Network Administration: User Account Components

Every user who accesses a network must have a user account. User accounts allow the network administrator to determine who can access the network and what network resources each user can access. In addition, the user account can be customized to provide many convenience features for users, such as a personalized Start menu or a display of recently used documents.

Every user account is associated with a username (sometimes called a user ID), which the user must enter when logging on to the network. Each account also has other information associated with it. In particular:

  • The user’s password: This also includes the password policy, such as how often the user has to change his or her password, how complicated the password must be, and so on.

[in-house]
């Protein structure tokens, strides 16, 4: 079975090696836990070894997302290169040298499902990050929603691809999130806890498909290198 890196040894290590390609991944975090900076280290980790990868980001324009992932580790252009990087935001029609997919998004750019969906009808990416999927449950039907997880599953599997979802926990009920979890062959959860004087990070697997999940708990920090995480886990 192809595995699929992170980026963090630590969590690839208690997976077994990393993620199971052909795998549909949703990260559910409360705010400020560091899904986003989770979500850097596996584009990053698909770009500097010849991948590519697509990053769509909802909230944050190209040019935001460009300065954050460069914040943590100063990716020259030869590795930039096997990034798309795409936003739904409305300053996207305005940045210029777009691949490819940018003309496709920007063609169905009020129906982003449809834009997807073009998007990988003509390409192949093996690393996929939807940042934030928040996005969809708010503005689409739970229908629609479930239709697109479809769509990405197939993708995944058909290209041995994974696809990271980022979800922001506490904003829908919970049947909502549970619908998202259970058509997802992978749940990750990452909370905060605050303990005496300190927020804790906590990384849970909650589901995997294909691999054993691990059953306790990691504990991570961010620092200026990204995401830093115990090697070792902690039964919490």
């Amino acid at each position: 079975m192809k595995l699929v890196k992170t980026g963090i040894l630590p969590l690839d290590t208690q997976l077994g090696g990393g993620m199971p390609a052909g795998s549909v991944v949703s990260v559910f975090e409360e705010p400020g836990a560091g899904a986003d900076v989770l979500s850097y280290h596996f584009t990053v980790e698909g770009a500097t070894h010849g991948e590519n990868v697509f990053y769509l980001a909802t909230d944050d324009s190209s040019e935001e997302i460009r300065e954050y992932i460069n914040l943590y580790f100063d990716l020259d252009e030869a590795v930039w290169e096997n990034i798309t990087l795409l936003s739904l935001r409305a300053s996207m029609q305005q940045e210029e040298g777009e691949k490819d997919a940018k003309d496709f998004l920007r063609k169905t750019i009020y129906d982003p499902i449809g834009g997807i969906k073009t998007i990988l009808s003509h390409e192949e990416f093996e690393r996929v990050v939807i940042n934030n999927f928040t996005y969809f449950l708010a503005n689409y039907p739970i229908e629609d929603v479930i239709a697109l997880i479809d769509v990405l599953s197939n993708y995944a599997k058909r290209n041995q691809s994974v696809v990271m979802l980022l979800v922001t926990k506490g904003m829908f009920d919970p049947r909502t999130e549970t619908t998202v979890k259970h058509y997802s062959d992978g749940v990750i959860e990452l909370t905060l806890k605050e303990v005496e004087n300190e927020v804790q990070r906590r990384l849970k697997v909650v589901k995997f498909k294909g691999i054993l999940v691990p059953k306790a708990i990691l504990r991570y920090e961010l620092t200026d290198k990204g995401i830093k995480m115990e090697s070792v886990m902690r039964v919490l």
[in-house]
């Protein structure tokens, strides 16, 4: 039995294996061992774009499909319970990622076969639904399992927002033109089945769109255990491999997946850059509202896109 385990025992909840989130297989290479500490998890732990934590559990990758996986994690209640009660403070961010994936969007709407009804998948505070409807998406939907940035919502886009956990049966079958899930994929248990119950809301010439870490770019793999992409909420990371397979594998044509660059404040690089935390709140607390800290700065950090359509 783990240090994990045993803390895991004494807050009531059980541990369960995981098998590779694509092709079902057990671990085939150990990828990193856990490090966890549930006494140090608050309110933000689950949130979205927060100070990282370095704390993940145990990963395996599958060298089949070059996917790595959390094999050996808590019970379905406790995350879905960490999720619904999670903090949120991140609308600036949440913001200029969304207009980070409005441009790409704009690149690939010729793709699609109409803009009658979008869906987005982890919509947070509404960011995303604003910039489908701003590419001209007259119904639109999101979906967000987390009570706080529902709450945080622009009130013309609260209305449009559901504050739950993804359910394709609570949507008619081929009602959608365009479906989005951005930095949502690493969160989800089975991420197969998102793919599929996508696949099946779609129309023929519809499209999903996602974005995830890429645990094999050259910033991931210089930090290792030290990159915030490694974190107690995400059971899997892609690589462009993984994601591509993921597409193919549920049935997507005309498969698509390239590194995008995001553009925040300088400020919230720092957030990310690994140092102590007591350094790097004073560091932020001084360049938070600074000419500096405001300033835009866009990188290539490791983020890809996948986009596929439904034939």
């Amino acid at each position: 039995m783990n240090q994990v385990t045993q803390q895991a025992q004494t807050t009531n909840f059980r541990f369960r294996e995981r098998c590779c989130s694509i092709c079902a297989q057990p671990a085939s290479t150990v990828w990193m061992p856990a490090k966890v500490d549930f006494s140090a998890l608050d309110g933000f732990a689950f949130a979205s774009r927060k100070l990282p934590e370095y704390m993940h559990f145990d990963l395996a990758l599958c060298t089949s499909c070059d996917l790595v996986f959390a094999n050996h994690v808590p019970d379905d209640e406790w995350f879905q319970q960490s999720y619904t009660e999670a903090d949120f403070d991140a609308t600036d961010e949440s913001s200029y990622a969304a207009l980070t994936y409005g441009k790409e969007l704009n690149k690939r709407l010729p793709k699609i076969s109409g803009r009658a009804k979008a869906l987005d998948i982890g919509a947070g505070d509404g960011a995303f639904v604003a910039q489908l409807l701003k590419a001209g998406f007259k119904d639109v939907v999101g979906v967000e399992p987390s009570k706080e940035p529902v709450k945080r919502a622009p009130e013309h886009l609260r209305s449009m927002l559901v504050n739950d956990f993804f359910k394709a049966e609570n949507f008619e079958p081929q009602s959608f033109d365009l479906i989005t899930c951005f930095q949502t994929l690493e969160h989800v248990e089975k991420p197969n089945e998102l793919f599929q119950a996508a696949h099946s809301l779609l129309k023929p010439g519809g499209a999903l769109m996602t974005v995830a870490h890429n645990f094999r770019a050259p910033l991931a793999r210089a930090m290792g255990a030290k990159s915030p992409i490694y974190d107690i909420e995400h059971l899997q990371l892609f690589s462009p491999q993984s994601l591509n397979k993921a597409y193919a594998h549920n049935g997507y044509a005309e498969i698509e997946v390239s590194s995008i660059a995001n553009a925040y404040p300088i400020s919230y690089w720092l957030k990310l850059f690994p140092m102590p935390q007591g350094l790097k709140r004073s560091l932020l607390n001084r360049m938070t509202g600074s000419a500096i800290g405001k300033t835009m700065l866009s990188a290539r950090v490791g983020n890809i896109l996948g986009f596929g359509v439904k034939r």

• The user’s contact information: This includes full name, phone number, e-mail address, mailing address, and other related information.

  • Account restrictions: This includes restrictions that allow the user to log on only during certain times of the day. This feature enables you to restrict your users to normal working hours so that they can’t sneak in at 2 a.m. to do unauthorized work.

    This feature also discourages your users from working overtime because they can’t access the network after hours, so use it judiciously. You can also specify that the user can log on only at certain computers.

  • Account status: You can temporarily disable a user account so that the user can’t log on.

  • Home directory: This specifies a shared network folder where the user can store documents.

  • Dial-in permissions: These authorize the user to access the network remotely via a dialup connection.

  • Group memberships: These grant the user certain rights based on groups to which they belong. For more information, see the section, “Assigning Permissions to Groups,” later in this chapter.